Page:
This is a question that, I think, is important for cultures and dialogues in that it determines the cultural views of new laws and criminals. It can also be a source of cognitive dissonance.

To use a primary world example, opponents of gun control in the U.S. often claim “Criminals get their guns illegally, so gun control laws are pointless” (paraphrased). This claim clearly falls into the “laws are intended to prevent” category, and therefore if the law fails to prevent action, the law fails and is meaningless. This is a valid understanding on laws, to some extent. It is certainly an understandable one. To introduce the cognitive dissonance, though, many in the same group claim that the only way to prevent abortions is to make them illegal (a patently false end result, given history). Following the initial logic re: gun control, this would mean that anti-abortion laws should also be viewed as pointless, since they fail to prevent action.

On another hand, there is the view that laws are intended not to prevent action but, rather, to punish action. For example, we know that anti-theft laws have not driven shoplifting to extinction. However, the anti-theft laws do lay out the range of potential punishments for shoplifting. They say, “We know this happens. We find it unacceptable, so here’s what will happen if you do it.” This view is, I think, more nuanced in that it also creates a hierarchy of actions that society deems incorrect, e.g. the punishments the law lays out for shoplifting are significantly lighter than those the law sets for murder or treason, therefore shoplifting is deemed less unacceptable than murder or treason.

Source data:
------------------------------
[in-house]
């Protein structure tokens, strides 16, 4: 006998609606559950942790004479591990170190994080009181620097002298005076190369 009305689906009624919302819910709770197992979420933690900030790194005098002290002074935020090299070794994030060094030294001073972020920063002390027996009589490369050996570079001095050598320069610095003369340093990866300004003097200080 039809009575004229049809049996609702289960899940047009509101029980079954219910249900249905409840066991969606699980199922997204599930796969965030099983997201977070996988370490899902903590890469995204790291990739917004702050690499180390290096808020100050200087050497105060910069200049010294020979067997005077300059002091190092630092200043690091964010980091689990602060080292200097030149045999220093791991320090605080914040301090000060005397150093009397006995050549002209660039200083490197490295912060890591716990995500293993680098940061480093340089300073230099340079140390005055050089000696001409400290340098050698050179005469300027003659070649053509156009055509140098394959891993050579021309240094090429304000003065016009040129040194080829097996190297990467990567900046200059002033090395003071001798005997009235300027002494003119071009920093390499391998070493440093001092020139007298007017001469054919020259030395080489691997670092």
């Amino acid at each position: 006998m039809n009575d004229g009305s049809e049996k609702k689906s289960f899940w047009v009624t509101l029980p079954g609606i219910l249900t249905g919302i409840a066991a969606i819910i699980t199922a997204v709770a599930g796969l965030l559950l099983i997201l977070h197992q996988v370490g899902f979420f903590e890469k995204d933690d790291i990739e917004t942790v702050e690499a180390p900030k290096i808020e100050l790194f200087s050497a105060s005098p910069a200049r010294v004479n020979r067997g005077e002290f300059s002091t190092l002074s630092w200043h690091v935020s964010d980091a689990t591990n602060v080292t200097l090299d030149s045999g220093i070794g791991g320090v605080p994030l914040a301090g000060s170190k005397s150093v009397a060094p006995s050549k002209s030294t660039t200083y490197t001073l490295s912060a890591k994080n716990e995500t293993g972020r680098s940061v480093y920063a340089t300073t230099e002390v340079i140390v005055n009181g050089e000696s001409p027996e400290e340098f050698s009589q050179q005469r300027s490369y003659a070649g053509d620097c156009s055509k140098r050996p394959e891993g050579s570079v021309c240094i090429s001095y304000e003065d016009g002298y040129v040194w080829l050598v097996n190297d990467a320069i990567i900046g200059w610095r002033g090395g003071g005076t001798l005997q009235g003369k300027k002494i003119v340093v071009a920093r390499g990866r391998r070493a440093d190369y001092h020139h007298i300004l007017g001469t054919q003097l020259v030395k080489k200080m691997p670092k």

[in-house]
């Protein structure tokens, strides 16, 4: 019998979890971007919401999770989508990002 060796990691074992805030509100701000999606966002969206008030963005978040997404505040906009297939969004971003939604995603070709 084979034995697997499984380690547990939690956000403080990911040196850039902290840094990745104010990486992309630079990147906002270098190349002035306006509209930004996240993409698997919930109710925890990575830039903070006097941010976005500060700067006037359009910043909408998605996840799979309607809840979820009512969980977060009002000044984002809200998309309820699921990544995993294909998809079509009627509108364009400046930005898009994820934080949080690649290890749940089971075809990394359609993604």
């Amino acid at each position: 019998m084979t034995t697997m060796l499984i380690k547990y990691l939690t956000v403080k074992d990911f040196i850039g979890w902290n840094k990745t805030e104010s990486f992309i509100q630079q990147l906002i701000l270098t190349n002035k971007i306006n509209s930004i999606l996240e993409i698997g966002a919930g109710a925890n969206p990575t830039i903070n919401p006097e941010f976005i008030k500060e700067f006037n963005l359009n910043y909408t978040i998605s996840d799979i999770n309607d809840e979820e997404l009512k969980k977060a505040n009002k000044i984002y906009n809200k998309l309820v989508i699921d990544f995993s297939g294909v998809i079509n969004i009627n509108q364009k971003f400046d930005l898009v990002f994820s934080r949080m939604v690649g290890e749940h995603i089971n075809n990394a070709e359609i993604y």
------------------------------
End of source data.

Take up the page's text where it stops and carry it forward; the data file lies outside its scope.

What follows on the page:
Personally, I think a synthesis of the two (and there may be others) is near reality. Laws intended to punish can have a side effect of prevention to a degree (e.g. the person chooses not to commit the action for fear of being caught and punished). By and large, though, I think most of the world’s laws are written primarily with punishment, not prevention, in mind. Prevention is, I think, a secondary thought or a happy byproduct of the punishment in many minds That could also be due to human nature and the nature of most of our societies, that we are happier to punish or have a vengeance streak (which does seem to be the case).